Demand for many base metals and minerals will rise 30% or more in the next decade based on green scenario planning. Lithium demand could increase 14-fold by 2035. Roskill expects cobalt demand to double by 2030. The more you increase the relative spending level on anything green, the greater the supply squeeze. That’s going to fuel a new wave of resource nationalism in emerging markets dealing with balance of payments pressures and higher inflation levels as a result of higher inflation in the United States as it pivots to an economic policy framework seeking to achieve full employment. Even if you somehow embed these green investments into a renewed developmental state framework whereby public goods remain public, are financed by a shared tax burden and state borrowing, and serve common climate goals, the materiality of the energy transition will catch up. What’s perhaps most concerning for Russia and Eurasia is their decline as Petro-powers compared to Saudi Arabia and the Middle East exporters. Declining demand gives OPEC and the classic petrostates with the lowest costs, easiest access to credit, and best relationships with the United States a new lease on life. Russia isn’t one of them, and whenever any analyst talks about low production costs, they aren’t factoring in the structural decline in greenfield oil investments in Russia and terribly designed fiscal system. The push for ‘democratic’ action on climate in the developed world will enable autocracy no matter how it’s pitched. What I worry about is a new crisis of Eurasia and the collapse of the complex web of rents holding together various economies that have failed to diversify or integrate effectively for a variety of reasons, not least Russia’s refusal to absorb regional surpluses and strengthen the power of its consumers instead of focusing so heavily on its exporters and the elites who can generate rents off of foreign policy. Decarbonization may create a small renaissance for rentier states — and a profound degree of pain and repression for the rentiers no longer creating enough rents to share. I’ll return to this in an article soon. Need to find the right language to condense a pitch chock full of implications into a paragraph and get to work from there.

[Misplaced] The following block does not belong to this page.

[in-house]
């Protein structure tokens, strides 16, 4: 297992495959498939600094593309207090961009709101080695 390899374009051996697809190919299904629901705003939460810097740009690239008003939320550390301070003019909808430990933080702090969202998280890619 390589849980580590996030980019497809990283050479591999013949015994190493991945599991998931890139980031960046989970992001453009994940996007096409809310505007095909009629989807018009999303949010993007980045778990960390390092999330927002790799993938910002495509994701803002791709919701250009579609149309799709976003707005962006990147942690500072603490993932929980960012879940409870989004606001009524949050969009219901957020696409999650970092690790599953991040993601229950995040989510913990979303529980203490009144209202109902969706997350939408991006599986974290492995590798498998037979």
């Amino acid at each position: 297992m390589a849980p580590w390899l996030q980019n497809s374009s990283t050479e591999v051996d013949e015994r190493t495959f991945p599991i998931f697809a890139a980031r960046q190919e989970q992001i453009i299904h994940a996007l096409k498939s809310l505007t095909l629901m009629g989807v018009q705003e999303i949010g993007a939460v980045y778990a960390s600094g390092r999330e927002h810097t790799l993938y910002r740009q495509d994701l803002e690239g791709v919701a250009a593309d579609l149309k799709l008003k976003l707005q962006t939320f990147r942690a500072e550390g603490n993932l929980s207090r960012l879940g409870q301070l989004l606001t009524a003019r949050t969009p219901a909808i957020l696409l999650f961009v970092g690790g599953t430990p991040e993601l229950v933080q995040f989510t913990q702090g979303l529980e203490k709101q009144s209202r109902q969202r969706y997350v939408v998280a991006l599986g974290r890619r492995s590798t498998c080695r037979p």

Like what you read? Pass it around to your friends! If anyone you know is a student or professor and is interested, hit me up at @ntrickett16 on Twitter or email me at nbtrickett@gmail.com and I’ll forward a link for an academic discount (edu accounts only!).